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Glenda @ Hanging by a Book

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  • reviews
  • 9
  • helpful votes
  • 54
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  • Killers of the Flower Moon

  • The Osage Murders and the Birth of the FBI
  • By: David Grann
  • Narrated by: Will Patton, Ann Marie Lee, Danny Campbell
  • Length: 9 hrs and 4 mins
  • Unabridged
  • Overall
    4.5 out of 5 stars 8,234
  • Performance
    4 out of 5 stars 7,462
  • Story
    4.5 out of 5 stars 7,434

In the 1920s the richest people per capita in the world were members of the Osage Indian nation in Oklahoma. After oil was discovered beneath their land, they rode in chauffeured automobiles, built mansions, and sent their children to study in Europe. Then, one by one, the Osage began to be killed off. The family of an Osage woman, Mollie Burkhart, became a prime target. Her relatives were shot and poisoned. And it was just the beginning, as more and more members of the tribe began to die under mysterious circumstances.

  • 5 out of 5 stars
  • An outstanding story, highly recommended

  • By S. Blakely on 06-22-17

Three narrators...

Overall
5 out of 5 stars
Performance
4 out of 5 stars
Story
5 out of 5 stars

Reviewed: 12-31-17

I like the first two, but the third narrator’s vocal quality is not what I expect when listening to an audio book. His voice is grainy, which diminishes the quality of the performance.

  • Stamped from the Beginning

  • The Definitive History of Racist Ideas in America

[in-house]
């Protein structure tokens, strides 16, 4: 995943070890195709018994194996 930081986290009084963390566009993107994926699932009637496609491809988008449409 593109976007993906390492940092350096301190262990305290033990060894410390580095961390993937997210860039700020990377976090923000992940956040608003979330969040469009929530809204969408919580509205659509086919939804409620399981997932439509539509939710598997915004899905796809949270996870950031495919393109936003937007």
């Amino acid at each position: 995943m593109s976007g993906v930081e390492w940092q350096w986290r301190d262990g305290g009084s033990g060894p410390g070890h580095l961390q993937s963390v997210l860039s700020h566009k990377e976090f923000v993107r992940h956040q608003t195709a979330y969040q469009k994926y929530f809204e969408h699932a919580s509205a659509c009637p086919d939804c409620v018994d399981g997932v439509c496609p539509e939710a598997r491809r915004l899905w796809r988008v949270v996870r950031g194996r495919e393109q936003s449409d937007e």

• By: Ibram X. Kendi
  • Narrated by: Christopher Dontrell Piper
  • Length: 19 hrs and 8 mins
  • Unabridged
  • Overall
    5 out of 5 stars 775
  • Performance
    4.5 out of 5 stars 692
  • Story
    5 out of 5 stars 690

Some Americans cling desperately to the myth that we are living in a post-racial society, that the election of the first Black president spelled the doom of racism. In fact, racist thought is alive and well in America - more sophisticated and more insidious than ever. And as award-winning historian Ibram X. Kendi argues in Stamped from the Beginning, if we have any hope of grappling with this stark reality, we must first understand how racist ideas were developed, disseminated, and enshrined in American society.

  • 5 out of 5 stars
  • Excellent book, tiring narration.

  • By Jan on 06-21-17

Missing Epilogue

Overall
4 out of 5 stars
Performance
5 out of 5 stars
Story
5 out of 5 stars

Reviewed: 06-23-17

Where is the epilogue? It's missing from the audiobook, and I submit--given the author's confessions about his own racist ideas in the introduction--it is an inherent part of the thesis. Leaving out the epilogue is a glaring omission. I feel as though I've been robbed of an important part of the book.

9 of 9 people found this review helpful